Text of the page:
• Guest speaker Jen Moff—a friend of mine from undergrad who has become a successful motivational speaker

I chose the beneficiaries, out of the many organizations dedicated to stopping school bullying and intimate partner abuse, based on their local activities, variety of services, and multigenerational/multicultural approach. To fight bullying, I chose PFLAG Gainesville, the local branch of Parents and Friends of Lesbians and Gays, which addressed both the challenges of coming out and the risk of suicide for LGBT youth. To fight intimate partner abuse, I chose Peaceful Paths, which provides shelter, counseling, legal assistance, health information, and dozens of other services for abuse and sexual assault victims. And to fight teen dating abuse, I chose Break the Cycle, which provides information and services to help teens identify unhealthy relationships and to stop abusive and bullying behavior while the perpretrators are young.

Although Red Soul Days could have been better attended, raised more money, or gone more smoothly at times, it was a groundbreaking start, as a cohesive, multifacted event that raised $897 for our beneficiaries. It was an emotional journey for me, for sure: I began work on the project, which quickly became a second, unpaid job, in April of 2014, while recovering from intimate partner abuse, and I put up a week’s worth of entertainment while caring for an ailing pet who died during the event. I am eternally grateful for my colleagues and friends, Jill Dumas and Jennifer Vito, both of whom are extraordinary artists and activists, who worked hard to ensure Red Soul Days was successful. Our full week of entertainment, the money raised, and connections forged was an amazing springboard to what I plan to be a new Alachua County tradition.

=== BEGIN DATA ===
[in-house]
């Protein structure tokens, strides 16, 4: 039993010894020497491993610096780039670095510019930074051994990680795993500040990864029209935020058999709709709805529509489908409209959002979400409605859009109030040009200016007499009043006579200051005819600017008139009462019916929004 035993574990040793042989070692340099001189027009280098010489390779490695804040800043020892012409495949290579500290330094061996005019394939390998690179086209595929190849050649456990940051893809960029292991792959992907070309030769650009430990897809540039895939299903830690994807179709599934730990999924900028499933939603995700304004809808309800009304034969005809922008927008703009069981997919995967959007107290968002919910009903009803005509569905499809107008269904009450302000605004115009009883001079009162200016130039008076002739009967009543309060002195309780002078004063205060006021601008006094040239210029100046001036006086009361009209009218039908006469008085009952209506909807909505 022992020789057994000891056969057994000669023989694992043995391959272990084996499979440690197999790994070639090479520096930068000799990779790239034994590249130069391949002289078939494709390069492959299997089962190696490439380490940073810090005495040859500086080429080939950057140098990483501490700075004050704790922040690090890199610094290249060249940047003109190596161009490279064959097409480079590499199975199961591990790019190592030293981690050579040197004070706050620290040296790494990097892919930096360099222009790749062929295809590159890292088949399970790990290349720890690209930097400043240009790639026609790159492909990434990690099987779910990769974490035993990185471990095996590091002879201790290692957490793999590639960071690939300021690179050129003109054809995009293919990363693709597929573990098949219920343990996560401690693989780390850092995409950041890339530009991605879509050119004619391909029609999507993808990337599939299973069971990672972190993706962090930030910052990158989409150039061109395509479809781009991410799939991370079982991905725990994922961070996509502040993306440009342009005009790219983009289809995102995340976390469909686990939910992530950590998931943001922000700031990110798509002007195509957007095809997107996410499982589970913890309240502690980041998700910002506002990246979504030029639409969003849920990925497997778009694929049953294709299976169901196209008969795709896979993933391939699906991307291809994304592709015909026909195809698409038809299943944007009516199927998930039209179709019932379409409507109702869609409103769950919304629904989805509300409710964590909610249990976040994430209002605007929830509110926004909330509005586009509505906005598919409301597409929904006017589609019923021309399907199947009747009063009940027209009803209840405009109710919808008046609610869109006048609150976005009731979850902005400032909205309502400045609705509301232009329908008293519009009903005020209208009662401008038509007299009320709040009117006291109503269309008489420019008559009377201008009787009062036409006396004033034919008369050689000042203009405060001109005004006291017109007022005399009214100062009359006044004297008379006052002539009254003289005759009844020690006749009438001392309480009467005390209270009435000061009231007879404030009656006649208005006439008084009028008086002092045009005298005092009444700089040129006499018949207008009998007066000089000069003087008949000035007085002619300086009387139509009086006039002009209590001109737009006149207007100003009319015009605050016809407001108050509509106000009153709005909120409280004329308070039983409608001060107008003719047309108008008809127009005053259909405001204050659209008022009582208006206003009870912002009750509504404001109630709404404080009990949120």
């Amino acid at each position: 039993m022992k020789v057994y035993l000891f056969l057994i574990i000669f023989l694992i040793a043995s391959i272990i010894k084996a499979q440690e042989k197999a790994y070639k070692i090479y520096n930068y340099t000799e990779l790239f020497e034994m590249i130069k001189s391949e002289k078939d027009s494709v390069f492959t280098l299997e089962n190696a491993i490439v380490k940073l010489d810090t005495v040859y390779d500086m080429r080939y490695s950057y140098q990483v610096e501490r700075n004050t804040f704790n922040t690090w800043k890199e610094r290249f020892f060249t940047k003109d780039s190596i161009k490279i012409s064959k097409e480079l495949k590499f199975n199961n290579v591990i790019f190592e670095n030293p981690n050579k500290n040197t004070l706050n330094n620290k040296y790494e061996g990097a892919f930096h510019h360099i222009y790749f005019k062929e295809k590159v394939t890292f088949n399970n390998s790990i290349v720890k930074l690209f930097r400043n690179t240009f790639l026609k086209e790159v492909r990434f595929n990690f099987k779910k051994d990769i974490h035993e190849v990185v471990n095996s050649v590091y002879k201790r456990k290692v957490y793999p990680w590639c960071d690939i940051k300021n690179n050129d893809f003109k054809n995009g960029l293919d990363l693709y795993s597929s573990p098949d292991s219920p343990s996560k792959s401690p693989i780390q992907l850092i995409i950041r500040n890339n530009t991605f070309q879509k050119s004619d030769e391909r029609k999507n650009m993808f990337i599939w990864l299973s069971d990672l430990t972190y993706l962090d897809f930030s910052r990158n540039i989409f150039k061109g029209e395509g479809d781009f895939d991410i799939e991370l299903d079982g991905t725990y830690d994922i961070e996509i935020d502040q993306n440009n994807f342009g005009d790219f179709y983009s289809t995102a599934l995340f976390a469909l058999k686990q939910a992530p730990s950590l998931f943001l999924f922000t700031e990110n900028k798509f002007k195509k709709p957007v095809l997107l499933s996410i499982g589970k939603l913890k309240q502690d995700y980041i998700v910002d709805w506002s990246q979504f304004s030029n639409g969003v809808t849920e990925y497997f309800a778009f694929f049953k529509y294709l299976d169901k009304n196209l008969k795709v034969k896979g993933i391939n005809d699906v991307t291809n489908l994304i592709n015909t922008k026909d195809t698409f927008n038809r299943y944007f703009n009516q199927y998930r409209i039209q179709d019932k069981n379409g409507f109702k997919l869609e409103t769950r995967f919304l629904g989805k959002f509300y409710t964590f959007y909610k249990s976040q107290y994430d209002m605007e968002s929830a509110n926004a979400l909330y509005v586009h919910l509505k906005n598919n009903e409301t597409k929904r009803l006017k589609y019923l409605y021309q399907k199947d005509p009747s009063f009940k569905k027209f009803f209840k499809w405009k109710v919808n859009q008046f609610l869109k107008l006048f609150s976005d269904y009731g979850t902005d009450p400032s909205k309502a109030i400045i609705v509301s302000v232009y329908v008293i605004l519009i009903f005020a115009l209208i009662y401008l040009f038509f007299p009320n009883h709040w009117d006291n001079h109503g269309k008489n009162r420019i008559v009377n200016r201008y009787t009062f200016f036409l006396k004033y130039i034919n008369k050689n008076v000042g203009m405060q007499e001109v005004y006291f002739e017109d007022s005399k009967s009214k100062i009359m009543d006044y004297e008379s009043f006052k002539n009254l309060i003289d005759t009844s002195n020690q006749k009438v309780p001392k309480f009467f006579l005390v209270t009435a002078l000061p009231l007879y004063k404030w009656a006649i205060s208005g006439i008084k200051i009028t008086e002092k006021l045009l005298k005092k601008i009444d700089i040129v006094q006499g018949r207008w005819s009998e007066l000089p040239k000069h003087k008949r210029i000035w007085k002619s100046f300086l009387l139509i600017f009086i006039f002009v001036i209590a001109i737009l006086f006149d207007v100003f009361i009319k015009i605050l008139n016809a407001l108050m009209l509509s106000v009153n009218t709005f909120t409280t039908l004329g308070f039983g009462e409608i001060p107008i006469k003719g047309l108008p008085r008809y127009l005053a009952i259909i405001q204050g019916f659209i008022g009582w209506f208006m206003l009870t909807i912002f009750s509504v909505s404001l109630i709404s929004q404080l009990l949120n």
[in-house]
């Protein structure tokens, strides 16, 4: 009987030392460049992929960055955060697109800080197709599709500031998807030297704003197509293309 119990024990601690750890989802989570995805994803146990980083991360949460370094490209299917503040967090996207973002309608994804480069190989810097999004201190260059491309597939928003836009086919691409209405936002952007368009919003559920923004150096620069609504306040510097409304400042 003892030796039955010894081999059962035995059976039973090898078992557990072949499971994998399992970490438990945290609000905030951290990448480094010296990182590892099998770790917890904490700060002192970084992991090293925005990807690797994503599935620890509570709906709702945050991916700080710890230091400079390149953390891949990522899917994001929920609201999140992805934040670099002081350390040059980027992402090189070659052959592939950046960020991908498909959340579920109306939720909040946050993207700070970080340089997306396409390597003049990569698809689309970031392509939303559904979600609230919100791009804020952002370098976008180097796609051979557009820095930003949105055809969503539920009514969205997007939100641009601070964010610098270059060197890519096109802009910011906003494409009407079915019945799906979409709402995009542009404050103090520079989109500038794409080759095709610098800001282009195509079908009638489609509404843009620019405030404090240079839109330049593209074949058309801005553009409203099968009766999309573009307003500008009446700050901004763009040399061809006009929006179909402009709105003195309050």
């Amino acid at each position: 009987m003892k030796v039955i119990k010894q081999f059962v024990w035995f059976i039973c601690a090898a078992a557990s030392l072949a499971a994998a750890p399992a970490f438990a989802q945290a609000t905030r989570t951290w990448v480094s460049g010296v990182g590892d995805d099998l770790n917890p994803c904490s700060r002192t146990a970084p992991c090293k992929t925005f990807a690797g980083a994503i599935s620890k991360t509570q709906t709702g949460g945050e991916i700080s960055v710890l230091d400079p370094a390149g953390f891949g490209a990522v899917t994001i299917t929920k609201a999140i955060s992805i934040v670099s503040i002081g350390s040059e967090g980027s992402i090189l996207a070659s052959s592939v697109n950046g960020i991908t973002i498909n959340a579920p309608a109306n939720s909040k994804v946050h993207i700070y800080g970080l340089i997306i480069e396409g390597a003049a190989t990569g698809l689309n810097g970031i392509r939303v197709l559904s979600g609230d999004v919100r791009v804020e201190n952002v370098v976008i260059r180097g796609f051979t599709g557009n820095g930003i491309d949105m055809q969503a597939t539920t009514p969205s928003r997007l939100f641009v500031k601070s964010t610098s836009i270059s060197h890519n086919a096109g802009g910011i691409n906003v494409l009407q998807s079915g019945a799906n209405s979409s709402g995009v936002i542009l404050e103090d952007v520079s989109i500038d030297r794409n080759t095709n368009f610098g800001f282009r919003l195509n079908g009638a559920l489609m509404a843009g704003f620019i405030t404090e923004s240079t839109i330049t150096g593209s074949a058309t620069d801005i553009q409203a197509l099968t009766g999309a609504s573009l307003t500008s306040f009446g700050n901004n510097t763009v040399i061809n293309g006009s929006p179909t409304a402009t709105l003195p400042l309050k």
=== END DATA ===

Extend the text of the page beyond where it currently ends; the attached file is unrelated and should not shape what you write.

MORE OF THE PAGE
Screen Shot 2019-09-10 at 10.08.56 PM

Anti-Bullying March for Day of Peace

Believe it or not, for someone so socially conscious and politically active, I’ve never participated in a rally. Today’s Day of Peace rally was glorious. From the incredible music by Be More Heroic members to the chants and cheers of both humans and their dogs at Bo Diddley Plaza to the adorable skits done by students at my research school, Duval Elementary, today’s event was A+! I wore a shirt bearing words such as “slut” and “nerd” and carried a sign that read, “Words DO hurt me.” I was interviewed by a local paper, which was nice, but most of all, I got to see firsthand the passion and joy that stirs the hearts of those who speak for compassion and peace. Let’s face it, those people who rally for hate just don’t have that same joy.